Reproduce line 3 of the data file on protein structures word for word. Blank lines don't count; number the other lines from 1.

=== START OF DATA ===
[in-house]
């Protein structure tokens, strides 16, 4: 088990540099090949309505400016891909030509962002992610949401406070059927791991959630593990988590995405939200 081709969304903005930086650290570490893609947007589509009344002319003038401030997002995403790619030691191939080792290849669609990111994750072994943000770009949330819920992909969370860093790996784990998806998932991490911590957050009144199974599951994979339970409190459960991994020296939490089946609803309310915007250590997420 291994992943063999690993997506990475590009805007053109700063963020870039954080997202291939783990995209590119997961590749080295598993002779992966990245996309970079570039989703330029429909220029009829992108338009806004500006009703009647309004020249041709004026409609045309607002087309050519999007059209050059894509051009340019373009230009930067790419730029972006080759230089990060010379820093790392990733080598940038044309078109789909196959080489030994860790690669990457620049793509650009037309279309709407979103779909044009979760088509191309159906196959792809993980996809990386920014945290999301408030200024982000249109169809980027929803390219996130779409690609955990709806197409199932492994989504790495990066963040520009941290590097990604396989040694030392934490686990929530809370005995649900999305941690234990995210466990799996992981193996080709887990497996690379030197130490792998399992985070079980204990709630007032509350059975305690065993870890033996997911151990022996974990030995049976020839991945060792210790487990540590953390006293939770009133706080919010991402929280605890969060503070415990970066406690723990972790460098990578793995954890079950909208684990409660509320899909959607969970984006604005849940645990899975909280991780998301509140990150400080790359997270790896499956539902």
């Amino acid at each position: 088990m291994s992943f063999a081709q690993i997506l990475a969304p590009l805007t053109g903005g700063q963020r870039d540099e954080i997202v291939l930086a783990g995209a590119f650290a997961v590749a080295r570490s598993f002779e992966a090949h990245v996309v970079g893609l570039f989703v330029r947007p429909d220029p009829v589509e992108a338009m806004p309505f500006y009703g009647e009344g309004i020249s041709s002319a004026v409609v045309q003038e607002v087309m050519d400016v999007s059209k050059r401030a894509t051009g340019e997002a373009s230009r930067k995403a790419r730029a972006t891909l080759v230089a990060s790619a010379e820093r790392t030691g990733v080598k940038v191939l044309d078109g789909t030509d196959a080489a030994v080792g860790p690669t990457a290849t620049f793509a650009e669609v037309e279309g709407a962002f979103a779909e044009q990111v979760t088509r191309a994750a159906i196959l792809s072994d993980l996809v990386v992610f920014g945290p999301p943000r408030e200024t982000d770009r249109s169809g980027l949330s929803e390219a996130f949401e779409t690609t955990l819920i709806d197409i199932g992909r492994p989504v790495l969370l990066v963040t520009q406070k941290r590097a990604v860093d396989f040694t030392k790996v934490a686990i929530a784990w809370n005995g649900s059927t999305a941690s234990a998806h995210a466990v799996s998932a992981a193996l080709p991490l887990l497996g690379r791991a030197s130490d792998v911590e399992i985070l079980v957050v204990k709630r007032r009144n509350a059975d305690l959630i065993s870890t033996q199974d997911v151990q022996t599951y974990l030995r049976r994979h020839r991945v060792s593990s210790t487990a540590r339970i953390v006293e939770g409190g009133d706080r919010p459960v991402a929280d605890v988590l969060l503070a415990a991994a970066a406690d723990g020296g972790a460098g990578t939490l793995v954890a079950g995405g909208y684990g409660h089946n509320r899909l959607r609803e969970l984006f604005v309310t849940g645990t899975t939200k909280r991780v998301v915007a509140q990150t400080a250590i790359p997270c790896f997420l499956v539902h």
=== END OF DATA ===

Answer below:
């Amino acid at each position: 088990m291994s992943f063999a081709q690993i997506l990475a969304p590009l805007t053109g903005g700063q963020r870039d540099e954080i997202v291939l930086a783990g995209a590119f650290a997961v590749a080295r570490s598993f002779e992966a090949h990245v996309v970079g893609l570039f989703v330029r947007p429909d220029p009829v589509e992108a338009m806004p309505f500006y009703g009647e009344g309004i020249s041709s002319a004026v409609v045309q003038e607002v087309m050519d400016v999007s059209k050059r401030a894509t051009g340019e997002a373009s230009r930067k995403a790419r730029a972006t891909l080759v230089a990060s790619a010379e820093r790392t030691g990733v080598k940038v191939l044309d078109g789909t030509d196959a080489a030994v080792g860790p690669t990457a290849t620049f793509a650009e669609v037309e279309g709407a962002f979103a779909e044009q990111v979760t088509r191309a994750a159906i196959l792809s072994d993980l996809v990386v992610f920014g945290p999301p943000r408030e200024t982000d770009r249109s169809g980027l949330s929803e390219a996130f949401e779409t690609t955990l819920i709806d197409i199932g992909r492994p989504v790495l969370l990066v963040t520009q406070k941290r590097a990604v860093d396989f040694t030392k790996v934490a686990i929530a784990w809370n005995g649900s059927t999305a941690s234990a998806h995210a466990v799996s998932a992981a193996l080709p991490l887990l497996g690379r791991a030197s130490d792998v911590e399992i985070l079980v957050v204990k709630r007032r009144n509350a059975d305690l959630i065993s870890t033996q199974d997911v151990q022996t599951y974990l030995r049976r994979h020839r991945v060792s593990s210790t487990a540590r339970i953390v006293e939770g409190g009133d706080r919010p459960v991402a929280d605890v988590l969060l503070a415990a991994a970066a406690d723990g020296g972790a460098g990578t939490l793995v954890a079950g995405g909208y684990g409660h089946n509320r899909l959607r609803e969970l984006f604005v309310t849940g645990t899975t939200k909280r991780v998301v915007a509140q990150t400080a250590i790359p997270c790896f997420l499956v539902h």